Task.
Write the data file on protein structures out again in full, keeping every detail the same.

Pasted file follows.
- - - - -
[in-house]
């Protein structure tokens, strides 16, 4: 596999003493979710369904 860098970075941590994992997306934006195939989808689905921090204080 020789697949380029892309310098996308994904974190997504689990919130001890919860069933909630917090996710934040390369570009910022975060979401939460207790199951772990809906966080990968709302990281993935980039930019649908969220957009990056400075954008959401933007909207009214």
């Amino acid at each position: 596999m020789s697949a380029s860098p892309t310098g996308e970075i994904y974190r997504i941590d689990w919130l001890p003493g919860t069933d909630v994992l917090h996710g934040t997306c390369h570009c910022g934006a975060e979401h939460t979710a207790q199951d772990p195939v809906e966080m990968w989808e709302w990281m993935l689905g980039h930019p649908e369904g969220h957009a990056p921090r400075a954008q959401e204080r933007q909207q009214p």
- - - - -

[in-house]
């Protein structure tokens, strides 16, 4: 596999003493979710369904 860098970075941590994992997306934006195939989808689905921090204080 020789697949380029892309310098996308994904974190997504689990919130001890919860069933909630917090996710934040390369570009910022975060979401939460207790199951772990809906966080990968709302990281993935980039930019649908969220957009990056400075954008959401933007909207009214």
């Amino acid at each position: 596999m020789s697949a380029s860098p892309t310098g996308e970075i994904y974190r997504i941590d689990w919130l001890p003493g919860t069933d909630v994992l917090h996710g934040t997306c390369h570009c910022g934006a975060e979401h939460t979710a207790q199951d772990p195939v809906e966080m990968w989808e709302w990281m993935l689905g980039h930019p649908e369904g969220h957009a990056p921090r400075a954008q959401e204080r933007q909207q009214p």